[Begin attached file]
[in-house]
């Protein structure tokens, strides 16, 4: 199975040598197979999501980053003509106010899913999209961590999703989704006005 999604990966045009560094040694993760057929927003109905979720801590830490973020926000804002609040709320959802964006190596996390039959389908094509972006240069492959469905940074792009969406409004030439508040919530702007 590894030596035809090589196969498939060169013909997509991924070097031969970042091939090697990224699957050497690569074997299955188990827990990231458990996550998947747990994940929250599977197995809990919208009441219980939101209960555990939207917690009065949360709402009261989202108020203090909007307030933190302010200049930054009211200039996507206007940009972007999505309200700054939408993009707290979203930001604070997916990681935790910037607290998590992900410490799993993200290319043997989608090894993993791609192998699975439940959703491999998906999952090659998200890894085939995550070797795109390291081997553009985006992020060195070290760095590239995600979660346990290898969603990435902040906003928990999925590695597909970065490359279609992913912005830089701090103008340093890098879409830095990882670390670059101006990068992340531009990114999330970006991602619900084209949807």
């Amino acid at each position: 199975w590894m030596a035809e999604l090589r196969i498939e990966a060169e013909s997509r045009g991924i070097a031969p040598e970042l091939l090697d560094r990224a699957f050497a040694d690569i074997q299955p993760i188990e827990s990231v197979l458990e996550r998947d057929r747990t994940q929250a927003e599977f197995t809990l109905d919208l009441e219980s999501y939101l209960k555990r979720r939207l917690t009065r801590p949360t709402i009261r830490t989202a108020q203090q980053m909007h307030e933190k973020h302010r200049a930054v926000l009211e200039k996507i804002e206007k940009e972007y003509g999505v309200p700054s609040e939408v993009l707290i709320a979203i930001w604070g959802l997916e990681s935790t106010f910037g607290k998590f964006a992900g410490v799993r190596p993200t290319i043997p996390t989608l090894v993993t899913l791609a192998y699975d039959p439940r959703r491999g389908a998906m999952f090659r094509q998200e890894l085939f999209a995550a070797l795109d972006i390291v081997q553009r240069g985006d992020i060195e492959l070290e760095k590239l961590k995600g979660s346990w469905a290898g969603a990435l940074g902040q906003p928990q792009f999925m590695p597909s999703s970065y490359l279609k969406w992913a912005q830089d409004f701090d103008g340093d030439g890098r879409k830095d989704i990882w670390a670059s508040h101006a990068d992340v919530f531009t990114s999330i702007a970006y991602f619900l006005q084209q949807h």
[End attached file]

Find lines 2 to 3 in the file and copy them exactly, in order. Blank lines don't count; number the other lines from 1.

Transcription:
């Protein structure tokens, strides 16, 4: 199975040598197979999501980053003509106010899913999209961590999703989704006005 999604990966045009560094040694993760057929927003109905979720801590830490973020926000804002609040709320959802964006190596996390039959389908094509972006240069492959469905940074792009969406409004030439508040919530702007 590894030596035809090589196969498939060169013909997509991924070097031969970042091939090697990224699957050497690569074997299955188990827990990231458990996550998947747990994940929250599977197995809990919208009441219980939101209960555990939207917690009065949360709402009261989202108020203090909007307030933190302010200049930054009211200039996507206007940009972007999505309200700054939408993009707290979203930001604070997916990681935790910037607290998590992900410490799993993200290319043997989608090894993993791609192998699975439940959703491999998906999952090659998200890894085939995550070797795109390291081997553009985006992020060195070290760095590239995600979660346990290898969603990435902040906003928990999925590695597909970065490359279609992913912005830089701090103008340093890098879409830095990882670390670059101006990068992340531009990114999330970006991602619900084209949807």
């Amino acid at each position: 199975w590894m030596a035809e999604l090589r196969i498939e990966a060169e013909s997509r045009g991924i070097a031969p040598e970042l091939l090697d560094r990224a699957f050497a040694d690569i074997q299955p993760i188990e827990s990231v197979l458990e996550r998947d057929r747990t994940q929250a927003e599977f197995t809990l109905d919208l009441e219980s999501y939101l209960k555990r979720r939207l917690t009065r801590p949360t709402i009261r830490t989202a108020q203090q980053m909007h307030e933190k973020h302010r200049a930054v926000l009211e200039k996507i804002e206007k940009e972007y003509g999505v309200p700054s609040e939408v993009l707290i709320a979203i930001w604070g959802l997916e990681s935790t106010f910037g607290k998590f964006a992900g410490v799993r190596p993200t290319i043997p996390t989608l090894v993993t899913l791609a192998y699975d039959p439940r959703r491999g389908a998906m999952f090659r094509q998200e890894l085939f999209a995550a070797l795109d972006i390291v081997q553009r240069g985006d992020i060195e492959l070290e760095k590239l961590k995600g979660s346990w469905a290898g969603a990435l940074g902040q906003p928990q792009f999925m590695p597909s999703s970065y490359l279609k969406w992913a912005q830089d409004f701090d103008g340093d030439g890098r879409k830095d989704i990882w670390a670059s508040h101006a990068d992340v919530f531009t990114s999330i702007a970006y991602f619900l006005q084209q949807h």